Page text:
THE BANARAS PROJECT X NEETHI
In October 2016, Purpose Climate Lab spearheaded the 100% Uttar Pradesh campaign. It was around the time of the state elections and the time when news was out about India’s vision to move towards 100 percent electric mobility by 2030. In July 2017, we partnered with the second phase of the 100% Uttar Pradesh campaign, along with Design Fabric to really push the message and build awareness around clean energy solutions through The Banaras Project.
The idea: To use Banaras’ e-rickshaws to highlight clean and green transportation by turning them into beautiful, informative travelling design on clean energy.
How: By launching a country-wide open call for entries that would led to a design-sprint with three designers to create Taxi Fabrics for the e-rickshaws.
Over the next few months, the three chosen designers – Neethi, Tarini Sethi and Sumantra Mukherjee – along with the teams from Purpose Climate Lab and Design Fabric worked relentlessly to put together these uniquely design e-rickshaws that were officially launched in Banaras on November 1, 2017.
The residency program really allowed the three chosen artists to explore, understand and interact with the city and its people. In order to achieve that collaborative way of working, it was imperative to understand the mindset of the people and speak to them in a way that they would understand. “The designs really needed to be easy to grasp by anyone – a tea stall vendor or a university professor”, adds Sakshi Bhalla, senior strategist at Purpose Climate Lab.
But this is simply the beginning for the team. “The 100% Uttar Pradesh campaign goes on for the next six months and we will continue to use the e-rickshaws in all our engagements. The Swacch Urja Yatra that included the e-rickshaws designed by artists Neethi, Tarini Sethi and Sumantra Mukherjee and that launched in Banaras on November 1, will now move to Lucknow and Allahabad, stopping in between both these places in several districts to engage and connect with the local audiences”, quips Sakshi.
BANARAS KA UJWAL BHAVISHYA BY NEETHI
Having visited the holy city once, several years before the project, Illustrator Neethi was “super mesmerised and in awe of this magical land”. However, with the project’s strong brief on pollution and Climate Change, her visit this time around was accompanied with a different way of looking at things.
Among one of three designers chosen for The Banaras Project from a country-wide open call for entries, Neethi’s design was inspired by everything that she had observed and absorbed during her time in the city. “It was very organic in my head and I knew that I wanted to represent the ghats in a beautiful way and that I wanted to add magic to the landscape. I wanted to make an exaggerated version of everything being fuelled by solar power”, she emphasises.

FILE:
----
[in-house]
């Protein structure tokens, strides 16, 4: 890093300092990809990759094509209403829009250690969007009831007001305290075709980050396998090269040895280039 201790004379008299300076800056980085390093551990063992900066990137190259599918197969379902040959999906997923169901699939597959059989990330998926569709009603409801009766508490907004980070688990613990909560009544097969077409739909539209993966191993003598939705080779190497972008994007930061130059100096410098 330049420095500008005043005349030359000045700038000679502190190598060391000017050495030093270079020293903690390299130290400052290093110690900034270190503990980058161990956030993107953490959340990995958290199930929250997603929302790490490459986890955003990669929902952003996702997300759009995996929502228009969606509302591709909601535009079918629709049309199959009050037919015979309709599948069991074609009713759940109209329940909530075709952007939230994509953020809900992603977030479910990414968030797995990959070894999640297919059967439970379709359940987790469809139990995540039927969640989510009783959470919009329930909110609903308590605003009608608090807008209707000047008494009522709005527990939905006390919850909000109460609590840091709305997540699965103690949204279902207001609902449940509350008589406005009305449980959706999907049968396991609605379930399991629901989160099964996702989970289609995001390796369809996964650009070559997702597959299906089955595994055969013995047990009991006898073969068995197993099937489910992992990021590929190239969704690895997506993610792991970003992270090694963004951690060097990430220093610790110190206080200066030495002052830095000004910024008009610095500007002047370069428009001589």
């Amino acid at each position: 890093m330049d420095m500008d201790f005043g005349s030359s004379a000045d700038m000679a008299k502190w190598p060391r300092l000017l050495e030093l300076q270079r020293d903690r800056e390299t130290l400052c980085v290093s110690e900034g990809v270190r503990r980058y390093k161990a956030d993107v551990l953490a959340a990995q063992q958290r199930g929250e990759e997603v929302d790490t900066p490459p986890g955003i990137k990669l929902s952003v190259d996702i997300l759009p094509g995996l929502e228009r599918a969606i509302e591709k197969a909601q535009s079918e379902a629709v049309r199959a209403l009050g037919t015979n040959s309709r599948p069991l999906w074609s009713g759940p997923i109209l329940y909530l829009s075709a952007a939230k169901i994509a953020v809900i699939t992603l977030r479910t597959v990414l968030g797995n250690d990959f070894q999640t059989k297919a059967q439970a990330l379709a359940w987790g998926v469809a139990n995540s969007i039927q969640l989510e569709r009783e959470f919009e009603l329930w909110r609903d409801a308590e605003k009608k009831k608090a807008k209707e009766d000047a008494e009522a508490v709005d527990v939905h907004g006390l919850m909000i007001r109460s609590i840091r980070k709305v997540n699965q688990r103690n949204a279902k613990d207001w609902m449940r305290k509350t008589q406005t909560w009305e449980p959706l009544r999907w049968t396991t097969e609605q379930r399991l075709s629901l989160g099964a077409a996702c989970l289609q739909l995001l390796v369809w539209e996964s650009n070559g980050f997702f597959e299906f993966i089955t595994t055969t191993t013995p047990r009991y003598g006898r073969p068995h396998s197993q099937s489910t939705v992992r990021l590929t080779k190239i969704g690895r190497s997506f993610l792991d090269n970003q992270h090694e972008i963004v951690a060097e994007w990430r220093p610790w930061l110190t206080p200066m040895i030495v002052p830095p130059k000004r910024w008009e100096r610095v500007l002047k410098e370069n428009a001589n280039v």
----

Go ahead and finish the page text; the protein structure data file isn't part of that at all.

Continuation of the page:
After going through the design brief which focused on the positive aspects, solutions and way forward, Neethi came up with her concept, which was to focus on the “bright future of Banaras that you can create for yourself”. Her design engages citizens in a conversation and makes them feel like they are a part of the solution.
“Everybody wants a better future for their beloved city, which is why I thought it would be a great idea to show them how. My first thing was to mention that the city was powered by the people’s intention. I started off with the ghats, then there are buffaloes and solar powered boats on the seat. The roof of my e-rickshaw has a message which reads, ‘Swacch Banaras Ke Liye Swacch Urja’, which translates to ‘For a clean Banaras, let’s switch to clean energy’. I wanted this message to be designed non-directional, in that it could be read from either side of the e-rickshaw. And then I just added a lot of fauna and made it a nice, happy little space.” The artwork showcases Banaras as a beautiful, green, lush space which is magical, aspirational, and has multiple things co-exisiting.
Her inspiration really just came from everyday things, walking around the city, exploring its history and meeting new people. One of the key reasons why she applied for The Banaras Project was because she’d be wanting to add more meaning to her work. Working on a project with an NGO in Mumbai earlier this year really made her see things differently. “Prior to my volunteering experience, I was always a little cynical as to how does one’s voice make a difference? But after speaking to the man who runs the NGO, I realised how powerful our voices can be. That really put things in perspective. For me, art that makes sense and touches people is art that I’m interested in and so I wanted to work with The Banaras Project to spread my voice forward.”
Over the duration of the residency, the project became really close to her. “I will hold it close to me throughout my life because it has been a trigger to a lot of things. This project opened my eyes to the other side of things. I believe my e-rickshaw carries a strong picture of what Banaras could be in the future, and how everyone can be flag bearers of clean energy solutions.”
The Banaras Project is supported by 100% Uttar Pradesh